12 English Phrasal Verbs and Idioms for Learning & Improving 4 skills | Lesson 5 – Intermediate Level

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One of the best ways to improve communication skills is to become familiar with the language by reading, building vocabulary, and discussing what you study in daily conversations. Helena Daily English blog provides the Daily English knowledge that you can study and then try to apply in everyday situations
1. to do without: survive or exist without something (also: to go without)

  • Ex: With prices so high now, I’ll have to do without a new suit this year.
  • Ex: As a traveling salesperson, Monica can’t do without a car.
  • Ex: It’s a shame that so many poor people in the world have to go without basic necessities of life such as nutritious food and suitable shelter
2. according to: in the order of; on the authority of

  • Ex: The students on the football team were ranked according to height, from shortest to tallest.
    Ex: According to my dictionary, you are using that word in your essay incorrectly.
3. to be bound to: to be certain to, to be sure to

This idiom is used when the occurrence of an event seems inevitable or unavoidable.

  • Ex: We are bound to be late if you don’t hurry up.
  • Ex: With the economy improving now, their business is bound to make more money this year.
4. for sure: without doubt (also: for certain)

  • Ex: In the dark, I couldn’t tell for sure whether it was Polly or Sarah who drove by.
  • Ex: I now for certain that Gene will move back to Washington next month.
5. to take for: to perceive or understand as

This idiom is usually used when someone is mistakenly perceived. A noun or pronoun must separate the idiom.

  • Ex: Because of his strong, muscular body, I took him for a professional athlete. As it turns out, he doesn’t play any professional sports.
  • Ex: What do you take me for — a fool? I don’t believe what you’re saying at all.
6. to try out: to test, to use during a trial period

  • Ex: You can try out the new car before you decide to buy it.
  • Ex: I can let you try the computer out for a few days before you make a decision.
7. to tear down: to destroy by making flat, to demolish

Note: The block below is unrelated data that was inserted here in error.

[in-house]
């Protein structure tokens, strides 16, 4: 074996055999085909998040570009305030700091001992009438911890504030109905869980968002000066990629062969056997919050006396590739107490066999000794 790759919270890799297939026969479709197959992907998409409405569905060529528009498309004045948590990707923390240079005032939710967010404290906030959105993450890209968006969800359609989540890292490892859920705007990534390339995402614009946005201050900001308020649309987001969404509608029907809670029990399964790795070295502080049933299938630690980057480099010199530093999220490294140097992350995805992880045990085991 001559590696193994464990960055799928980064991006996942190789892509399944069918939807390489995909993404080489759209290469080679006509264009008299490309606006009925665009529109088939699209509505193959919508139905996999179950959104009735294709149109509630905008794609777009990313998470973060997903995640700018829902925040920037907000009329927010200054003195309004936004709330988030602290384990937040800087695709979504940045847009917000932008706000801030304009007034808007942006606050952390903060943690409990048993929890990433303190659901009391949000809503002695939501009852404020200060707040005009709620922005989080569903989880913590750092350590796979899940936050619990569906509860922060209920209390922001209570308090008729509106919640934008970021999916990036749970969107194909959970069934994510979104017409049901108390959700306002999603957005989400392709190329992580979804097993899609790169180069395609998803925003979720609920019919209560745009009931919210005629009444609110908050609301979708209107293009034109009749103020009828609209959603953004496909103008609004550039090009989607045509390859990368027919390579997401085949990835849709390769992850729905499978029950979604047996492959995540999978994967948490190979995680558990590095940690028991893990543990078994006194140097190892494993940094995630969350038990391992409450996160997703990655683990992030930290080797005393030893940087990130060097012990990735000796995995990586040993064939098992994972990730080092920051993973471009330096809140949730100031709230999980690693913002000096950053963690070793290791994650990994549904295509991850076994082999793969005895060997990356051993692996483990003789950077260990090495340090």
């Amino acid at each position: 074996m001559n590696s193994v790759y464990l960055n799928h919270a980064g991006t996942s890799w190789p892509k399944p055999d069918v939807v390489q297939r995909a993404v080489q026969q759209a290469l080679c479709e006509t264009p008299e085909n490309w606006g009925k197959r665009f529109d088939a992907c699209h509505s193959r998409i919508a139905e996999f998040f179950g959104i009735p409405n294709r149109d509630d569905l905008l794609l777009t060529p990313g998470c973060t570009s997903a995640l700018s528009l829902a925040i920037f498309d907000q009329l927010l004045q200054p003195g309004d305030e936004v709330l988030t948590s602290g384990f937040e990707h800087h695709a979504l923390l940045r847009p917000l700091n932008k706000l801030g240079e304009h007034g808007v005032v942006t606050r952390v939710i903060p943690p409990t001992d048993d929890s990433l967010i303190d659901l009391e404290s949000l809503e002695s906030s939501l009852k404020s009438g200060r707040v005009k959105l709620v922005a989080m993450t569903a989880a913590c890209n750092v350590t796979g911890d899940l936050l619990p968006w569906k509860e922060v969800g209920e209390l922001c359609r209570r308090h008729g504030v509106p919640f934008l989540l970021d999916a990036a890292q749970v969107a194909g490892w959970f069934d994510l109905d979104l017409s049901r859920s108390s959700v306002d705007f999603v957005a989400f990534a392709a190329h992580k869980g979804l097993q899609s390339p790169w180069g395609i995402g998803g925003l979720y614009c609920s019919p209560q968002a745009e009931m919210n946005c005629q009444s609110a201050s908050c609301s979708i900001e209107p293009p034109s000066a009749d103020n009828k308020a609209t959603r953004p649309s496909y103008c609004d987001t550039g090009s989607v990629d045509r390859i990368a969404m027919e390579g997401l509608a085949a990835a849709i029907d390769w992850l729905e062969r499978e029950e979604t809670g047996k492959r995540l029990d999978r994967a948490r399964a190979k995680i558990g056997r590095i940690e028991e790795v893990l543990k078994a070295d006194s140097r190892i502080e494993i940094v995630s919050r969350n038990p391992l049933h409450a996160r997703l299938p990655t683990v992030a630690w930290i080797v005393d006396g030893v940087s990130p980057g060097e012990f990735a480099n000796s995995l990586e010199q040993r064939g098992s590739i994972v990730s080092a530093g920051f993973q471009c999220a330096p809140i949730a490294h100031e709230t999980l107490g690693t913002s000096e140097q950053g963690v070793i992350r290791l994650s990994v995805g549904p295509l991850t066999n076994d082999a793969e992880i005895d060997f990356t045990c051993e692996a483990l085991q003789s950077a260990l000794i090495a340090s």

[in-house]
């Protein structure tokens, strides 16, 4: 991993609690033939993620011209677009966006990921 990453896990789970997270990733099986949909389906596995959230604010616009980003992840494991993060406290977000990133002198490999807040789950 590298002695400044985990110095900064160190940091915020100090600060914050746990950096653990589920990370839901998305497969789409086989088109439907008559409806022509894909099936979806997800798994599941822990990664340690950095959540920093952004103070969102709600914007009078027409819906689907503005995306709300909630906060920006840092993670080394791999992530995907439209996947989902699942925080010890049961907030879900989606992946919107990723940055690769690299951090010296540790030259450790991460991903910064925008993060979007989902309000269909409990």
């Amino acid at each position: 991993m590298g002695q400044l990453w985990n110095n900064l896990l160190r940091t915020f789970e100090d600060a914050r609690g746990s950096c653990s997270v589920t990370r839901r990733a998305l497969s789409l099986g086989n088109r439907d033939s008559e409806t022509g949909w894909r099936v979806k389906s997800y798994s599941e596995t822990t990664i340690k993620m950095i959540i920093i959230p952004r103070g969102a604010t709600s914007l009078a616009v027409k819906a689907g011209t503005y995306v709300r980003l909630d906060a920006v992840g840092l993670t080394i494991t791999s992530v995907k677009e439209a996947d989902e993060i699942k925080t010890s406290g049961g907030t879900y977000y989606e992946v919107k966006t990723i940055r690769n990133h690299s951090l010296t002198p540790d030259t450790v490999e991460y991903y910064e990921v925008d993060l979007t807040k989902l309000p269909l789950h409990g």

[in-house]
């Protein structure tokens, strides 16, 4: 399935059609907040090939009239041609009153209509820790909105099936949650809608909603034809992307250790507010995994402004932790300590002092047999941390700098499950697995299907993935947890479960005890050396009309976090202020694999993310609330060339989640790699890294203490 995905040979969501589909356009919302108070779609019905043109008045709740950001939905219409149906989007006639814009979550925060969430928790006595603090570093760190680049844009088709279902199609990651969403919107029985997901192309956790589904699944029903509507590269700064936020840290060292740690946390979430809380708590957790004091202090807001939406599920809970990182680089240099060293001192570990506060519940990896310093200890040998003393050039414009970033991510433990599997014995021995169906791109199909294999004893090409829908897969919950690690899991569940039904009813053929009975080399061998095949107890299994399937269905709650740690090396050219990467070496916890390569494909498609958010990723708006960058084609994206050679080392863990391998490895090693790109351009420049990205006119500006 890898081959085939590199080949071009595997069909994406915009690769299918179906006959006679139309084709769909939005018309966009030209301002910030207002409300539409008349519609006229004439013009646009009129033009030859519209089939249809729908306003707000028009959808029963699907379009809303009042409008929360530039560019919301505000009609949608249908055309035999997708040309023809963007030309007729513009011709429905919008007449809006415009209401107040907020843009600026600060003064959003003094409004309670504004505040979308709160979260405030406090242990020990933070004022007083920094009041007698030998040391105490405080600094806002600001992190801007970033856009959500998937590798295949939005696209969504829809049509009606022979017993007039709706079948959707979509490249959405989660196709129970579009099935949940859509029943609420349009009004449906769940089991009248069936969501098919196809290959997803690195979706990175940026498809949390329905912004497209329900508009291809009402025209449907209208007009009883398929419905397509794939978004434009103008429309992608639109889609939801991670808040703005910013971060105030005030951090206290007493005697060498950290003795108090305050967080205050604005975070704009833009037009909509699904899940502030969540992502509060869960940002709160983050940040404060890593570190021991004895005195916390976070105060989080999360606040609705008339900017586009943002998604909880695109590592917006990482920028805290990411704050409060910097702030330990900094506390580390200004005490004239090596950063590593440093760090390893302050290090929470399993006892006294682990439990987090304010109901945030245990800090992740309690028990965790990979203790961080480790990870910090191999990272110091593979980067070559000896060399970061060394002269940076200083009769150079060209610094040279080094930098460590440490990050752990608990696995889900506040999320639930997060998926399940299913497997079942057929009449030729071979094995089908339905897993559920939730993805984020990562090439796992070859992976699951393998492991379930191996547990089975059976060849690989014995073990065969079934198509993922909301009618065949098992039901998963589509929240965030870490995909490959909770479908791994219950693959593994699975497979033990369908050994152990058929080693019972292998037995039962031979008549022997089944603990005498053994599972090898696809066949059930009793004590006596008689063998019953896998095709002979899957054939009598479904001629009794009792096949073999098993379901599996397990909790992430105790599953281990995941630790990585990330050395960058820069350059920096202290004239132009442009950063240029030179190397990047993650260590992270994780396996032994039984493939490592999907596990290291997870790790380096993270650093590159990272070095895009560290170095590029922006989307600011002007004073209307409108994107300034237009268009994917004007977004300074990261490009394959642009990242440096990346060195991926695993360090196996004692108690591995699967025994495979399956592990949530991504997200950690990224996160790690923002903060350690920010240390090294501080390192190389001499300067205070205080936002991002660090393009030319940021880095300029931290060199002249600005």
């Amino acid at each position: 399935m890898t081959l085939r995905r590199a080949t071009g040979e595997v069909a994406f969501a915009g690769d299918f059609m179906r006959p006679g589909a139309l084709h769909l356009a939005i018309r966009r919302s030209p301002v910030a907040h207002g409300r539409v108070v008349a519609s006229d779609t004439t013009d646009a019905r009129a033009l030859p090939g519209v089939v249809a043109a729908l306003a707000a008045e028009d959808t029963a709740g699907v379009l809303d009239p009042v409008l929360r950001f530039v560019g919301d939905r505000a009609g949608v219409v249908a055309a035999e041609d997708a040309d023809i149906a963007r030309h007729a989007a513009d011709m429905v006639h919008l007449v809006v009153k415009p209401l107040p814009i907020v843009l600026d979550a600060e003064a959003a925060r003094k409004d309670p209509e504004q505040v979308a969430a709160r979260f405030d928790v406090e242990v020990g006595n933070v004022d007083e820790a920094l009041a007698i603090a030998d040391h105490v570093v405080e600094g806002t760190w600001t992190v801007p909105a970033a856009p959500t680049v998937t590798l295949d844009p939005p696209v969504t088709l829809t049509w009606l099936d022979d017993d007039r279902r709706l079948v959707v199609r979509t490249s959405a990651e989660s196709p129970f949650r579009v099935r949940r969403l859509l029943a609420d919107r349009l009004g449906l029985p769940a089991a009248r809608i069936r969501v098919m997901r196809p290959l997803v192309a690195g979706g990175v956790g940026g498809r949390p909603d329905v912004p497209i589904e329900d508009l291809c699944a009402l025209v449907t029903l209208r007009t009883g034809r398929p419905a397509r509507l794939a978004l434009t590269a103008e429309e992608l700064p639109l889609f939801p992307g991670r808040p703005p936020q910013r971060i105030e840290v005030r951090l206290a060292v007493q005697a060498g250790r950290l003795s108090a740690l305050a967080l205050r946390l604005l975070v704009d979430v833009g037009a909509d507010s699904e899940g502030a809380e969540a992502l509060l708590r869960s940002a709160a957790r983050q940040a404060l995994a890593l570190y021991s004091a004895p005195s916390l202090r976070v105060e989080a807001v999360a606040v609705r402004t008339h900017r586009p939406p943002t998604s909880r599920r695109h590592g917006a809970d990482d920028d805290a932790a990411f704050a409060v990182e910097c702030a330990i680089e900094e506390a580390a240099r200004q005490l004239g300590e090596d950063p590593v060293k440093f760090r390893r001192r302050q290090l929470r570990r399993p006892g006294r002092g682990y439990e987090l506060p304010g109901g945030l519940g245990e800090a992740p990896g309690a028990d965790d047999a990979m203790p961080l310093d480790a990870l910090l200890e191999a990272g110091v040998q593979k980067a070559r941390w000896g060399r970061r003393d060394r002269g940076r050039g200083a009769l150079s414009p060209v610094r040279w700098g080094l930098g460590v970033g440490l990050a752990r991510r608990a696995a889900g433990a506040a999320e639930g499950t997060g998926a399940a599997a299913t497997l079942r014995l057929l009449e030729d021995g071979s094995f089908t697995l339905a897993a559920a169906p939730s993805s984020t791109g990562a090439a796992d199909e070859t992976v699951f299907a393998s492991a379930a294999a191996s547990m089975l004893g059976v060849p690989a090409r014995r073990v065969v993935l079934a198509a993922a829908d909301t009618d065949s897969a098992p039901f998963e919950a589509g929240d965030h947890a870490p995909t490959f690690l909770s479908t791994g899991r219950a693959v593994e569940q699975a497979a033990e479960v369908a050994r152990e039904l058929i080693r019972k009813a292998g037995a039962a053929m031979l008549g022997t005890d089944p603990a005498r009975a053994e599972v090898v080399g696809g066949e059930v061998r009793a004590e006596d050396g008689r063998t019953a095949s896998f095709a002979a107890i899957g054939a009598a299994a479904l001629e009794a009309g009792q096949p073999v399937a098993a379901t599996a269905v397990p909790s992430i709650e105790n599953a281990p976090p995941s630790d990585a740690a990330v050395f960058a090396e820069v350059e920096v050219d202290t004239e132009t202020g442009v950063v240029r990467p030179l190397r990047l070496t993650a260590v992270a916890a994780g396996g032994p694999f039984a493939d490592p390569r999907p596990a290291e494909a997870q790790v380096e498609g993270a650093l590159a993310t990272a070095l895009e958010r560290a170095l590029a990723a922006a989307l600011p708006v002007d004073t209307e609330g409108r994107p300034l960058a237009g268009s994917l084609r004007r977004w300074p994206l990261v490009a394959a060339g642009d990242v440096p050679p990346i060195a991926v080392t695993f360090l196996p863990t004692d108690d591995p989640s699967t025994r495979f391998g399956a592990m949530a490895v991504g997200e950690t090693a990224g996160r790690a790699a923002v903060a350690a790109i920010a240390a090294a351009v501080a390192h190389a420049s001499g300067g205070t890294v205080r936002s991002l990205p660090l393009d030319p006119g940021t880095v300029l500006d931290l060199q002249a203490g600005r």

• Ex: The construction company had to tear down the old hotel in order to build a new office building.
  • Ex: The owners had to tear the house down after it burned down in a fire.
8. to tear up: to rip into small pieces

  • Ex: Tom tore up the letter angrily and threw all the pieces into the trash can.
  • Ex: He told the lawyer to tear the old contract up and then to prepare a new one
9. to go over: to be appreciated or accepted

This idiom is usually followed by the adverb well. (In Lesson 6 this idiom has the meaning to review, as in the second sentence of the second example below.)

  • Ex: The teacher’s organized lessons always go over well with her students.
  • Ex: The comedian’s jokes weren’t going over well; the audience wasn’t laughing much at all. I think that the comedian should go over his material more carefully before each act.
10. to run out of: to exhaust the supply of, not to have more of

  • Ex: We ran out of gas right in the middle of the main street in town.
  • Ex: It’s dangerous to run out of water if you are in an isolated area.
11. at heart: basically, fundamentally

This idiom is used to describe the true character of a person.

  • Ex: James sometimes seems quite unfriendly, but at heart he’s a good person.
  • Ex: The Fares often don’t see eye to eye, but at heart they both love each other very much
12. about to: ready to, just going to

  • Ex: We were about to leave the house when the phone rang.
  • Ex: I’m sorry that I broke in. What were you about to say?

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